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Healthy Relationships

Healthy relationships are only one part of the four core areas that can fill our soul and satisfy our hunger for life. The other three are regular physical activity, a fulfilling career and a spiritual practice.

We hunger for play, fun, touch, romance, intimacy, love, achievement, success, art, music, self-expression, leadership, excitement, adventure and spirituality. All of these elements are essential forms of nourishment. When we create nourishing lives for ourselves, then we are truly living a fulfilling life. It is up to us what we create.


During the course of a lifetime, we have relationships with parents, grandparents, children, husbands, boyfriends, girlfriends, extended family, friends, teachers, coworkers... The quality of these relationships explains a lot about the quality of a person’s life and his or her health. Just as no one diet is right for everyone, no one way of relating works for everyone. What’s important is to cultivate relationships that are healthy and that support your individual needs, wants and desires.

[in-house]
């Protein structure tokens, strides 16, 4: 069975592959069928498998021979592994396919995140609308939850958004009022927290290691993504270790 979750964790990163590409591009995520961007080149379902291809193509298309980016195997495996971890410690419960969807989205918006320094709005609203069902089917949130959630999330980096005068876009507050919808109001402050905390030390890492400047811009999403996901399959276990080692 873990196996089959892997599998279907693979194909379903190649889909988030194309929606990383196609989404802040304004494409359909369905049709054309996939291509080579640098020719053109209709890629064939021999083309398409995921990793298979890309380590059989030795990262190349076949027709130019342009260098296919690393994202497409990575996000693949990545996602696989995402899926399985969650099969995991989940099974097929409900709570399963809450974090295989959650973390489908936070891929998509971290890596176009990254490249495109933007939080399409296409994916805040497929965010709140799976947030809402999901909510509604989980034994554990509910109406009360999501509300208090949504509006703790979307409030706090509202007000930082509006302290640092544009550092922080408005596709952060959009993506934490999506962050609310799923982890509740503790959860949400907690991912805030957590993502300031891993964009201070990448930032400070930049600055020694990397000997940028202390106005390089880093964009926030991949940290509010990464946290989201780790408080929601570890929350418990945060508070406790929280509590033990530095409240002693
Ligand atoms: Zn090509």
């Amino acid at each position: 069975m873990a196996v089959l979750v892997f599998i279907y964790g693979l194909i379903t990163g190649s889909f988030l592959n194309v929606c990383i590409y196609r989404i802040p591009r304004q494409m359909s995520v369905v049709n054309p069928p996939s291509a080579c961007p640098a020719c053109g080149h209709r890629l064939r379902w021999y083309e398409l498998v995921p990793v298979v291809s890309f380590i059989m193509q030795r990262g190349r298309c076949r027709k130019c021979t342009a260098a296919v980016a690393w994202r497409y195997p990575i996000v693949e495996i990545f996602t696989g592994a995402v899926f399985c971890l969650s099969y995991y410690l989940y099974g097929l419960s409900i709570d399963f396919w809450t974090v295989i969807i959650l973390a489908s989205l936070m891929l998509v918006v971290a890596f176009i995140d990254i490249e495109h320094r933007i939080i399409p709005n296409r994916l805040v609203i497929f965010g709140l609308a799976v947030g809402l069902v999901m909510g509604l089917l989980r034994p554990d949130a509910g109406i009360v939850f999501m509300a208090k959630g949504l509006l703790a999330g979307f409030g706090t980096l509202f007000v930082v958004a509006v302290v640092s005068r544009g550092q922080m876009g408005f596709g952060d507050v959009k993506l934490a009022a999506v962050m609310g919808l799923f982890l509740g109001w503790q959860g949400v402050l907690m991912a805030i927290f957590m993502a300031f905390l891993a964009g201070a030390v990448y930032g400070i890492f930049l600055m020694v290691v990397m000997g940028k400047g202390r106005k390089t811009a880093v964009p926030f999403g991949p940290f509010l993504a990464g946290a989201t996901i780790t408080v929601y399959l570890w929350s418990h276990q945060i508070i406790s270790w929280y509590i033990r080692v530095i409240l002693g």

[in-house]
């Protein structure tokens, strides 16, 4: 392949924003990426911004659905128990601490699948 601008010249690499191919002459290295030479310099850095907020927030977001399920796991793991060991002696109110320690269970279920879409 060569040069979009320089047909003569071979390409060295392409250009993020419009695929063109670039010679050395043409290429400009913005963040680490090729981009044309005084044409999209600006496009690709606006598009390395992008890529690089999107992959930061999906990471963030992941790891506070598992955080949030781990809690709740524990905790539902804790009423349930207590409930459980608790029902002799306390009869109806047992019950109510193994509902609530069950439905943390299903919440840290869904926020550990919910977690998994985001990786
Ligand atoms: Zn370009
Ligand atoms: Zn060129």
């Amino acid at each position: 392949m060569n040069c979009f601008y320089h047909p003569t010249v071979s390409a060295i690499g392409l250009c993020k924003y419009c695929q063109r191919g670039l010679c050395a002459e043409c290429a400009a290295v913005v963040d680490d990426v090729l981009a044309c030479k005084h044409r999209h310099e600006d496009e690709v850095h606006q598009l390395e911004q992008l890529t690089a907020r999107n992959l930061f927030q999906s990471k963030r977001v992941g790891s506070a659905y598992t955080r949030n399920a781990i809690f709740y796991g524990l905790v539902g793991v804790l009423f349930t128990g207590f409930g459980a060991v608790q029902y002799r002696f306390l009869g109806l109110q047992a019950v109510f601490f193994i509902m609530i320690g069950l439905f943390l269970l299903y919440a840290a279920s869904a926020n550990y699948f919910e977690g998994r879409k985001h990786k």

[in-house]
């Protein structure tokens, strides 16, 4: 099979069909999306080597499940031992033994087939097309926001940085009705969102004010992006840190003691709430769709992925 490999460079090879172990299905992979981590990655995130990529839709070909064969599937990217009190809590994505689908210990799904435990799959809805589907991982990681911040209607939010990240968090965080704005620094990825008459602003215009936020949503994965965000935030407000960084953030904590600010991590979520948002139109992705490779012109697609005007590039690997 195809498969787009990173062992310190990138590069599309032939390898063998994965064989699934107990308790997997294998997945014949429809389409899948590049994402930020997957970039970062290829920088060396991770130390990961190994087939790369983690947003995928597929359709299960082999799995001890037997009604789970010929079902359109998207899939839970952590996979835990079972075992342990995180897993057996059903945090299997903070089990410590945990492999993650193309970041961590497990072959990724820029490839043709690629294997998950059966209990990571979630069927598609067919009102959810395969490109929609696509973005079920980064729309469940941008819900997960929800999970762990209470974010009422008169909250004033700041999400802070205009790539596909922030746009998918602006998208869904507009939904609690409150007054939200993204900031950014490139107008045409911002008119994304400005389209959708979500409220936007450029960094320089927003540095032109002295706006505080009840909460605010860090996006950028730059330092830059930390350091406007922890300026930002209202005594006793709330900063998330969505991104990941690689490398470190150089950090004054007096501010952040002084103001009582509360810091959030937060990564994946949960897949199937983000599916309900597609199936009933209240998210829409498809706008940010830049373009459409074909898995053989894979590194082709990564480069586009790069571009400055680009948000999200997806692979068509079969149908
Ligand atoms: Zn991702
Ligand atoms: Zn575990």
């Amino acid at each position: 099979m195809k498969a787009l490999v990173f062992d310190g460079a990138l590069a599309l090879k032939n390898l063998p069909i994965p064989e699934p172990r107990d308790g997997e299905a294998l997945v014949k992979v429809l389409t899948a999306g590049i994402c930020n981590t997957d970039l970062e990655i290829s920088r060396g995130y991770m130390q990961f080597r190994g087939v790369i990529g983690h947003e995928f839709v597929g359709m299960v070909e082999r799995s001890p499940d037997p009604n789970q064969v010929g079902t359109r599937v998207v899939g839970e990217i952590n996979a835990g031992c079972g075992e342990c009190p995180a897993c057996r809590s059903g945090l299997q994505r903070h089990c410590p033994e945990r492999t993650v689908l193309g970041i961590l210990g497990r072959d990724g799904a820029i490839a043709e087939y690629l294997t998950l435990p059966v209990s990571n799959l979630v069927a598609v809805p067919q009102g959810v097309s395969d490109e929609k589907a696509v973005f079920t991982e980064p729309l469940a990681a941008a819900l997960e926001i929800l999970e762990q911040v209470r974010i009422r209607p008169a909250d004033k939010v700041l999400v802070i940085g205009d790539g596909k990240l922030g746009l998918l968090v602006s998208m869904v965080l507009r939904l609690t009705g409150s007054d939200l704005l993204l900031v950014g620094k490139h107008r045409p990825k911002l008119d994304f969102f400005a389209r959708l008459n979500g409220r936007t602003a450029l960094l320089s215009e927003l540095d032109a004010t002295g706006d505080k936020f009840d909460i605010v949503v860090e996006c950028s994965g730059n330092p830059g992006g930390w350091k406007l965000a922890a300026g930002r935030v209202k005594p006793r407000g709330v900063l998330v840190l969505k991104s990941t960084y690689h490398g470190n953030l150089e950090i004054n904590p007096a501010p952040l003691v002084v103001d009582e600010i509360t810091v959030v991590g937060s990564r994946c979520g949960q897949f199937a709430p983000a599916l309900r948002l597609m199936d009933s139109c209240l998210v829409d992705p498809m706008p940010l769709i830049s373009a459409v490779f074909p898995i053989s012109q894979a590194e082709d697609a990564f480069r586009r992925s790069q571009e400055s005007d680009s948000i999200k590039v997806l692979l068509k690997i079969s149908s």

In terms of love, figuring out what kind of love relationship works best for you is essential to your well-being. Love is food for the soul and nourishes the body, mind and spirit. For some, a happy marriage early in life is their main goal. They are clear that they want to have children and build a firm structure for their whole life and for future generations. Others look for alternatives to marriage or wait until later in life to settle down with one person. Many people feel pressure from their families or society to get married and have children, while this is simply not the right path for some.

It is important that you take time to determine what you want and then work practically and positively towards it.

Some people love being alone, while others love being around lots of other people. Most people fall somewhere in the middle.


I encourage you to find a type of love and intimacy that is appropriate and nourishing for you. Find the right balance of togetherness and aloneness, and know that these needs will change with time, just as dietary needs change and just as everything in life changes.

The idea of holistic health is to look at the integrated system rather than one or more separate parts, which includes the physical, mental, spiritual, and emotional parts of life. I encourage you to look beyond the food on your plate and consider these other forms of nourishment that truly feed you!


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